Financial Risk

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DEFINITION of 'Financial Risk'

The possibility that shareholders will lose money when they invest in a company that has debt, if the company's cash flow proves inadequate to meet its financial obligations. When a company uses debt financing, its creditors will be repaid before its shareholders if the company becomes insolvent.


Financial risk also refers to the possibility of a corporation or government defaulting on its bonds, which would cause those bondholders to lose money.

BREAKING DOWN 'Financial Risk'

Investors can use a number of financial risk ratios to assess an investment's prospects. For example, the debt-to-capital ratio measures the proportion of debt used, given the total capital structure of the company. A high proportion of debt indicates a risky investment. Another ratio, the capital expenditure ratio, divides cash flow from operations by capital expenditures to see how much money a company will have left to keep the business running after it services its debt.



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RELATED FAQS
  1. What are financial risk ratios and how are they used to measure risk?

    Some of the financial ratios that are most commonly used by investors and analysts to assess a company's financial risk level ... Read Full Answer >>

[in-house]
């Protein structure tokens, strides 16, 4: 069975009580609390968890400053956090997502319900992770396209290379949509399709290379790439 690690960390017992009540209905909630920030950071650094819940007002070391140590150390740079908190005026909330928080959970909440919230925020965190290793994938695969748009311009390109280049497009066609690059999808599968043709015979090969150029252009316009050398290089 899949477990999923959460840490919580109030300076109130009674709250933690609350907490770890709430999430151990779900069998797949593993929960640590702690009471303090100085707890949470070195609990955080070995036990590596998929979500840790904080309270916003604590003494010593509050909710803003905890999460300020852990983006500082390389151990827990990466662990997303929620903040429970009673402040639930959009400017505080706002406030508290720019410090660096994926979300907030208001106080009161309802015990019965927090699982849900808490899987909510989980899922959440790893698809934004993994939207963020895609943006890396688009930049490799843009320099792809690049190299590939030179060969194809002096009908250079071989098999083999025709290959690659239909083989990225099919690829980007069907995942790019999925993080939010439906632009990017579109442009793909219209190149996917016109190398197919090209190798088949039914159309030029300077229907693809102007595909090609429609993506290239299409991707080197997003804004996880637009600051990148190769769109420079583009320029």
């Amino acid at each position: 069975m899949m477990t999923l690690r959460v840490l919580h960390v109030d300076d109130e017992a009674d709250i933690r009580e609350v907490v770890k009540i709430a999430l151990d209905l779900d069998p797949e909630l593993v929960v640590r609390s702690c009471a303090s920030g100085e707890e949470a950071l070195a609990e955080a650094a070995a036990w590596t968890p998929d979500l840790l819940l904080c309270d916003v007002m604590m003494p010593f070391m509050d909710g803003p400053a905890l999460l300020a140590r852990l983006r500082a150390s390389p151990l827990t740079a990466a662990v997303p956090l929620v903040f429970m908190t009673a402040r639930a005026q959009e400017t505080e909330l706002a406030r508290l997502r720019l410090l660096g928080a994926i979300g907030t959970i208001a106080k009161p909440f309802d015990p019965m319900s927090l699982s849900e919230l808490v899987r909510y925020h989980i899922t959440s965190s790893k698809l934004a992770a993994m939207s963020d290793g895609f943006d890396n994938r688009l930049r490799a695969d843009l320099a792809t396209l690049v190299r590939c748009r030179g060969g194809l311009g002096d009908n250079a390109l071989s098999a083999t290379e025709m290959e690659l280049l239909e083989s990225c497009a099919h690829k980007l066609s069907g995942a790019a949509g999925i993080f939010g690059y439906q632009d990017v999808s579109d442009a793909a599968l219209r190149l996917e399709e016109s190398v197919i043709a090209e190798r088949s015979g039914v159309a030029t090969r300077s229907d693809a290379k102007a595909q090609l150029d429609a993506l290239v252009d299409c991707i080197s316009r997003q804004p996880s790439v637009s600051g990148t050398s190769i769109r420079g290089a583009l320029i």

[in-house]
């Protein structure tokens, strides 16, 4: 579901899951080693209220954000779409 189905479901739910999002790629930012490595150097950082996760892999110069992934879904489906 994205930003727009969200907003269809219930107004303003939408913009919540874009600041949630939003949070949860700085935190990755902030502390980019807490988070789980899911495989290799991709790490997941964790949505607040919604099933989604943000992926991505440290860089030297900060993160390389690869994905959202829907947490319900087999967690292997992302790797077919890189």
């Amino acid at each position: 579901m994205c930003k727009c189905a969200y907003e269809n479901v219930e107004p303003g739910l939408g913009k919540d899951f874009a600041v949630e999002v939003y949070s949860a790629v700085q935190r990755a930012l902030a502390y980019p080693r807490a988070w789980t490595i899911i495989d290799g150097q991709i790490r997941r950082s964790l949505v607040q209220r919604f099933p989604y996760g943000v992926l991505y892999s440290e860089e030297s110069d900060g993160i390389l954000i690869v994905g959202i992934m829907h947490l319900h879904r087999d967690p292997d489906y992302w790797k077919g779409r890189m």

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    The risk premium is the excess return above the risk-free rate that investors require as compensation for the higher uncertainty ... Read Full Answer >>
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    A mutual fund can – and should – outperform a savings account. In most cases, it should not even be a close race. Savings ... Read Full Answer >>
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    Mutual funds can invest in private companies, which may come as a surprise to many investors. It is rare for a fund to have ... Read Full Answer >>
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    When a company issues a cash dividend to its shareholders, the retained earnings listed on the balance sheet are reduced ... Read Full Answer >>
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